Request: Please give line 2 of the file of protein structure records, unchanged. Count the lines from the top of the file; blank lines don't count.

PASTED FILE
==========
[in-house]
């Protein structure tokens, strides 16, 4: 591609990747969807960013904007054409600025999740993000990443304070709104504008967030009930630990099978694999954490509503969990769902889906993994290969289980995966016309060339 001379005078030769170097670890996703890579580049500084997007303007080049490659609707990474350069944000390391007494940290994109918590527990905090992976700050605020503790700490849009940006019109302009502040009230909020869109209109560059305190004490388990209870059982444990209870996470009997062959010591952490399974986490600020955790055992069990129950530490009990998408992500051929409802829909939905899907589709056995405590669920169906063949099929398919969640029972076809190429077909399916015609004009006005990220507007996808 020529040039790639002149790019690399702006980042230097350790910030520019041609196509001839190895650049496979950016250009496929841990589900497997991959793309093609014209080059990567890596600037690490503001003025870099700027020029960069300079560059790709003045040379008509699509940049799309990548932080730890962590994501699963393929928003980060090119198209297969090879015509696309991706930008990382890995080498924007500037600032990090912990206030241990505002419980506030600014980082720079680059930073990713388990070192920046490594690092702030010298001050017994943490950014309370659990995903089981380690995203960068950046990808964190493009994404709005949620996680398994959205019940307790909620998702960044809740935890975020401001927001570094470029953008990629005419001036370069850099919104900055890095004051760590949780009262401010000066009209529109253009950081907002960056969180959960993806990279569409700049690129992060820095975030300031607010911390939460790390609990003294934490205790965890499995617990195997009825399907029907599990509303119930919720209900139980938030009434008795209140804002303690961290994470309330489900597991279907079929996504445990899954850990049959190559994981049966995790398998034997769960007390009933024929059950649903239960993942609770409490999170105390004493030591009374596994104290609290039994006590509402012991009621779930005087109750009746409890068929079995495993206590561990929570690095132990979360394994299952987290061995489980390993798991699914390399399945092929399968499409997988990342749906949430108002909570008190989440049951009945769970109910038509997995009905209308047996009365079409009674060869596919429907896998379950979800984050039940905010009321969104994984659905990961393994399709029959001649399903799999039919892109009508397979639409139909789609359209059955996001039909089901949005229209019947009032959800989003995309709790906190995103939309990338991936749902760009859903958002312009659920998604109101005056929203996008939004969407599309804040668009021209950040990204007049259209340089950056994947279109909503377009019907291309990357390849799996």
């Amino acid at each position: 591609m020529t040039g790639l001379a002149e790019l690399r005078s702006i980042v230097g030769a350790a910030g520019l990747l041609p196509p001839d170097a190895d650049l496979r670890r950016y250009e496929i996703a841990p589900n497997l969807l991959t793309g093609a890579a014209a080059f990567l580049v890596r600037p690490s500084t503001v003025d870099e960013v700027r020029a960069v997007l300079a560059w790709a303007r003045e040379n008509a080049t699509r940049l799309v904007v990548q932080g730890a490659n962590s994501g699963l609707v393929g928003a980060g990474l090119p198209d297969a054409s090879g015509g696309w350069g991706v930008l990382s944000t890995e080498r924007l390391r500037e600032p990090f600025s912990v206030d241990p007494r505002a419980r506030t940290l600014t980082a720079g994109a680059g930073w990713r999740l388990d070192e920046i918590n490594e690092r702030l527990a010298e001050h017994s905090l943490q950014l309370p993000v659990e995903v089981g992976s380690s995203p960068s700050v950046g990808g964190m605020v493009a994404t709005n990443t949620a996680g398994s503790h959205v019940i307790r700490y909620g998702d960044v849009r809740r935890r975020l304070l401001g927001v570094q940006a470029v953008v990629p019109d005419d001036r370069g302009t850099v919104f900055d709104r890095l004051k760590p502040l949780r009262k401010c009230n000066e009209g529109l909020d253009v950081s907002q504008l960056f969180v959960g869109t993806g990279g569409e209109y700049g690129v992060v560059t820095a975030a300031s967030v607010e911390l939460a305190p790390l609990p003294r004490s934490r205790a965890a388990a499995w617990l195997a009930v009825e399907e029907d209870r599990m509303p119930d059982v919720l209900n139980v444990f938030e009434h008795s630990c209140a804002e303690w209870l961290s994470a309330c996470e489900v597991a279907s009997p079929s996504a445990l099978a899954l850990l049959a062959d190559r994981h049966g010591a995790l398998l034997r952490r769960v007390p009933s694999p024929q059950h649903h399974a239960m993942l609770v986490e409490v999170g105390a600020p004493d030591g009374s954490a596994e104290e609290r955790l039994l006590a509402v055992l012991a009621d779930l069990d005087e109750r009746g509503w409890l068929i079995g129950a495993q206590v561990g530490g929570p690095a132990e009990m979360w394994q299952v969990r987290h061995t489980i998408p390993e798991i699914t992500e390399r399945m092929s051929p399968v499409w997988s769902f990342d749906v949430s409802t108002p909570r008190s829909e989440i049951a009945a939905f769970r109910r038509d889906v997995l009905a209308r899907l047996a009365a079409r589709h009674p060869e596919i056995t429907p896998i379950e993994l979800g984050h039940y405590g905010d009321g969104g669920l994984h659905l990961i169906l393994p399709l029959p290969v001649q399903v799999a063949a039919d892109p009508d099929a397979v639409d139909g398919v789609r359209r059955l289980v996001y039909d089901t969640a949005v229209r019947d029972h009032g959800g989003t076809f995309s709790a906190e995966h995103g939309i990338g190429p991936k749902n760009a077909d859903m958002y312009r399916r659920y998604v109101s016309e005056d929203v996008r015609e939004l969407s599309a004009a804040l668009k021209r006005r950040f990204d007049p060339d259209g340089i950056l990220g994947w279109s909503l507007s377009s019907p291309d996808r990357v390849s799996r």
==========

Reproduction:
């Protein structure tokens, strides 16, 4: 591609990747969807960013904007054409600025999740993000990443304070709104504008967030009930630990099978694999954490509503969990769902889906993994290969289980995966016309060339 001379005078030769170097670890996703890579580049500084997007303007080049490659609707990474350069944000390391007494940290994109918590527990905090992976700050605020503790700490849009940006019109302009502040009230909020869109209109560059305190004490388990209870059982444990209870996470009997062959010591952490399974986490600020955790055992069990129950530490009990998408992500051929409802829909939905899907589709056995405590669920169906063949099929398919969640029972076809190429077909399916015609004009006005990220507007996808 020529040039790639002149790019690399702006980042230097350790910030520019041609196509001839190895650049496979950016250009496929841990589900497997991959793309093609014209080059990567890596600037690490503001003025870099700027020029960069300079560059790709003045040379008509699509940049799309990548932080730890962590994501699963393929928003980060090119198209297969090879015509696309991706930008990382890995080498924007500037600032990090912990206030241990505002419980506030600014980082720079680059930073990713388990070192920046490594690092702030010298001050017994943490950014309370659990995903089981380690995203960068950046990808964190493009994404709005949620996680398994959205019940307790909620998702960044809740935890975020401001927001570094470029953008990629005419001036370069850099919104900055890095004051760590949780009262401010000066009209529109253009950081907002960056969180959960993806990279569409700049690129992060820095975030300031607010911390939460790390609990003294934490205790965890499995617990195997009825399907029907599990509303119930919720209900139980938030009434008795209140804002303690961290994470309330489900597991279907079929996504445990899954850990049959190559994981049966995790398998034997769960007390009933024929059950649903239960993942609770409490999170105390004493030591009374596994104290609290039994006590509402012991009621779930005087109750009746409890068929079995495993206590561990929570690095132990979360394994299952987290061995489980390993798991699914390399399945092929399968499409997988990342749906949430108002909570008190989440049951009945769970109910038509997995009905209308047996009365079409009674060869596919429907896998379950979800984050039940905010009321969104994984659905990961393994399709029959001649399903799999039919892109009508397979639409139909789609359209059955996001039909089901949005229209019947009032959800989003995309709790906190995103939309990338991936749902760009859903958002312009659920998604109101005056929203996008939004969407599309804040668009021209950040990204007049259209340089950056994947279109909503377009019907291309990357390849799996």